David Cameron is playing a self-inflicted bad hand well

David Cameron is playing a self-inflicted bad hand well


AFTER months of vague talk about “renegotiating” Britain’s EU membership and a flurry of visits to European capitals by the prime minister and his lieutenants, the moment had come. The prime minister would set out the terms of the deal he hopes to secure in Brussels next month as a letter describing them winged its way to Donald Tusk, the president of the European Council. In the event, his speech at Chatham House this morning revealed very little not already known. Mr Cameron wants to formalise the EU as a multi-currency union (protecting non-euro countries like Britain), terminate its symbolic commitment to ever-closer union, make it more competitive and require new migrants to spend four years contributing to the Exchequer before they have a right to draw benefits.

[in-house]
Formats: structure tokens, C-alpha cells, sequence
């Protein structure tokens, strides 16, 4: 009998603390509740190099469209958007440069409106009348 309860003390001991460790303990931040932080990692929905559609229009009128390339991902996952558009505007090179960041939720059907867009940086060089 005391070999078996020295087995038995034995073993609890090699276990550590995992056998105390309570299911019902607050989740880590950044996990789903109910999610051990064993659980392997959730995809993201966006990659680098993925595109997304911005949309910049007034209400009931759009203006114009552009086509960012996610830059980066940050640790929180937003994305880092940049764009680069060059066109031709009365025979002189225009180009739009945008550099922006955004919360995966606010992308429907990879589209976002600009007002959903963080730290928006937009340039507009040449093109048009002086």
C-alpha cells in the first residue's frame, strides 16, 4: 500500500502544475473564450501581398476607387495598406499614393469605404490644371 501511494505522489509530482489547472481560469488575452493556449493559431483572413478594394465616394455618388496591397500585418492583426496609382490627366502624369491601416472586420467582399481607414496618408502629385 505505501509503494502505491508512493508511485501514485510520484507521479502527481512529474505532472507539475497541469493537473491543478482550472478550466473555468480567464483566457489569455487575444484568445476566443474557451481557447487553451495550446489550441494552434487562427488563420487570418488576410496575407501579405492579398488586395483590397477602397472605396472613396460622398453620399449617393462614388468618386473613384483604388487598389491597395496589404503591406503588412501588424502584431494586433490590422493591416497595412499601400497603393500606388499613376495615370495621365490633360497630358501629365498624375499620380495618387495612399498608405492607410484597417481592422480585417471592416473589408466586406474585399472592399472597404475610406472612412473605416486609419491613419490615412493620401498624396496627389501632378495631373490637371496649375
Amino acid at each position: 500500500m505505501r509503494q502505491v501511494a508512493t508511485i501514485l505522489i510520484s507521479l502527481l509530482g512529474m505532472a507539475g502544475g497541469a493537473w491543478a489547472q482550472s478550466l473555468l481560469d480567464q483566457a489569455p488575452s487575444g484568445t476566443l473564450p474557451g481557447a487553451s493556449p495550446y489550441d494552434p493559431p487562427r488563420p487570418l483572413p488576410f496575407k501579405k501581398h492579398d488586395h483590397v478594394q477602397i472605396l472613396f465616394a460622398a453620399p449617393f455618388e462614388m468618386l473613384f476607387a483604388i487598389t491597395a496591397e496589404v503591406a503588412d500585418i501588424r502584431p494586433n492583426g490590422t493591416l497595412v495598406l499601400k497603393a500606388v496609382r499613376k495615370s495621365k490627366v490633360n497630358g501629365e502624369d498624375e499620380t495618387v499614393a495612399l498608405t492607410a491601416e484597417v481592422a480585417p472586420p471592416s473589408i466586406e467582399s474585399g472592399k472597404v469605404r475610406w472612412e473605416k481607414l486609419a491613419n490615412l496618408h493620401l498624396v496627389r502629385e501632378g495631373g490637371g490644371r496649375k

At the heart of the speech was a paradox consequent to political choices made by the prime minister almost three years ago, as he announced at Bloomberg’s London headquarters that he would reshape Britain’s membership of the EU and put the result to a referendum by 2017. Mr Cameron and his advisers believed—still believe—that this was essential to meeting British voters (particularly the 150 or so of them who sit on the Conservative Party benches and really dislike the EU) half-way: conceding that the union is deeply flawed by making a prime ministerial endorsement for the In campaign contingent on change.

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